By Ian Thomsen
July 01, 2010

Following the Nets' meeting early Thursday, the Knicks' contingent got their crack at LeBron James in Cleveland to offer at least two options to the two-time MVP.

One was a five-year max contract worth an estimated $95 million, leaving them with space to offer another max deal to either Joe Johnson, Amar'e Stoudemire or Chris Bosh.

The other option -- as reported Tuesday by -- was to offer James a five-year deal, with a starting base salary of $11.5 million, which would leave room for Johnson and Stoudemire to join James in New York at similar salaries. The Knicks essentially would be counting on James to help recruit them as teammates by convincing them to accept at least $5 million less per year than they could earn elsewhere on the promise of ultimately receiving more income from off-court deals that would be available to them in New York.

If James turns down their offer, then the Knicks will attempt to sign two max players this summer in hope of attracting Carmelo Anthony or another free agent to fill James' role in 2011, when Eddy Curry's contract with New York expires and Anthony becomes a free agent.

The offer of bringing three stars to New York is a longshot, because it is very rare for free agents in any major sport to accept less money than they can earn on the open market. But the Knicks view James as one star who can afford to accept a lesser NBA salary because of his lucrative income from Nike and other product endorsers. He would be able to tell fans in Cleveland that he wasn't departing for money but for the most promising basketball opportunity, which could help reduce the damage to his own reputation should he move away from his hometown.

More than anything the Knicks hope the alluring possibility of winning championships in New York will intrigue James. Would Shaquille O'Neal have become so popular if he'd won his first three championships in Orlando as opposed to the Hollywood landscape of Los Angeles? If so, then how much more successful would James be if he were to win in New York?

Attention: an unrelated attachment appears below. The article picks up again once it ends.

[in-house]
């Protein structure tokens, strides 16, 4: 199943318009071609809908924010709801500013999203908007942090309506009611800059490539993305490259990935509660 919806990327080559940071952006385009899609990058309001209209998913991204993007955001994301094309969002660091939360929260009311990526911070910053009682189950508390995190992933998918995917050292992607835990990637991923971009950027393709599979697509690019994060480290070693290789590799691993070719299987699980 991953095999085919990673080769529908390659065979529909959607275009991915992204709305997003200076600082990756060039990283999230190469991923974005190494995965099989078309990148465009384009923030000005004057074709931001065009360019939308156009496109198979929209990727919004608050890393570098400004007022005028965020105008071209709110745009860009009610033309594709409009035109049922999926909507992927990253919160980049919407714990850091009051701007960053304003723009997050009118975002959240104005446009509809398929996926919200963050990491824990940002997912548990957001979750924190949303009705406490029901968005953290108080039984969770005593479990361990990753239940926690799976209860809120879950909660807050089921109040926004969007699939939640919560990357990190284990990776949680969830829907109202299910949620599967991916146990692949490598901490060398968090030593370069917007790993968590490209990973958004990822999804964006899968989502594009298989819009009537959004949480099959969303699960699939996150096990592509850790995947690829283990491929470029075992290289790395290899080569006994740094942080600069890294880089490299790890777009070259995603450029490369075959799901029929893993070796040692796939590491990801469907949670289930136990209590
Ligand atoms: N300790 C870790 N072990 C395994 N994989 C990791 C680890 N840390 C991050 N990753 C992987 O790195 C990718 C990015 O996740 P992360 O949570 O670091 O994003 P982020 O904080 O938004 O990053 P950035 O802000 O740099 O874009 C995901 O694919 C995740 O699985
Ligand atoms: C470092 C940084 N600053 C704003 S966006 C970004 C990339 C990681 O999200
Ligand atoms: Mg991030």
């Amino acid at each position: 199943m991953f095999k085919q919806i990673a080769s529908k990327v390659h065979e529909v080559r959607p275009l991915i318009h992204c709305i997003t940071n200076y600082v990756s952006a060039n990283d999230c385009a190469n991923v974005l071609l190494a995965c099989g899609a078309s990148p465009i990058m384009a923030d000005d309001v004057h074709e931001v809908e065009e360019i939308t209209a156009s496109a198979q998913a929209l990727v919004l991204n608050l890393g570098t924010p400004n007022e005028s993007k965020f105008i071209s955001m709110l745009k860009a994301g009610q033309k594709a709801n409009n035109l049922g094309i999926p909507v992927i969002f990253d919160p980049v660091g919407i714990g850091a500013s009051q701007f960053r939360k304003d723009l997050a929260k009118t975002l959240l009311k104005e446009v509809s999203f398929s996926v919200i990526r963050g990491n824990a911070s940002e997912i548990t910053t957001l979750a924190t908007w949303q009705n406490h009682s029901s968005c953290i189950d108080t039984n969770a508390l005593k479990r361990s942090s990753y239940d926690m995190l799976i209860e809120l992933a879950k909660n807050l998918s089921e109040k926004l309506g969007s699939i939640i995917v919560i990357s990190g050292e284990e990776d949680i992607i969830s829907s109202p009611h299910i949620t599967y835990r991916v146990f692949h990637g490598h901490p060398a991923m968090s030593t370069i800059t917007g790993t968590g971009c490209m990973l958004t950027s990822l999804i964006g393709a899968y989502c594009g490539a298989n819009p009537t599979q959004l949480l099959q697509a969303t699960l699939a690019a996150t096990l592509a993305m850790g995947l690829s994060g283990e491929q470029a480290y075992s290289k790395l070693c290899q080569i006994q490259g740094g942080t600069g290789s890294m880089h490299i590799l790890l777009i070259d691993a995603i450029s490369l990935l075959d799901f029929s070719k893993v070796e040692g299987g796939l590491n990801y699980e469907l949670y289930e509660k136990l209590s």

The Knicks were offering him an unprecedented opportunity to achieve his dreams of winning NBA championships and becoming the world's most popular and powerful athlete from the stage of New York.

It goes without saying that the offer would appear to depend on James' ability to recruit another two stars to join him in New York, because anything less may not be enough to boost the Knicks to championship contention.

A crucial component to the Knicks' plans was the availability of Johnson. Two Knicks sources described their meeting with Johnson in Los Angeles as "very promising."

Johnson's team of the last five seasons, the Atlanta Hawks, remained in Los Angeles with plans to hold a second meeting with their All-Star guard. They have already offered Johnson a max deal worth $125 million over six years. If Johnson doesn't accept the offer soon, said a league source with knowledge of Atlanta's plans, the Hawks may be forced to withdraw the offer and pursue other players in the likelihood that Johnson is likely to sign with another team.

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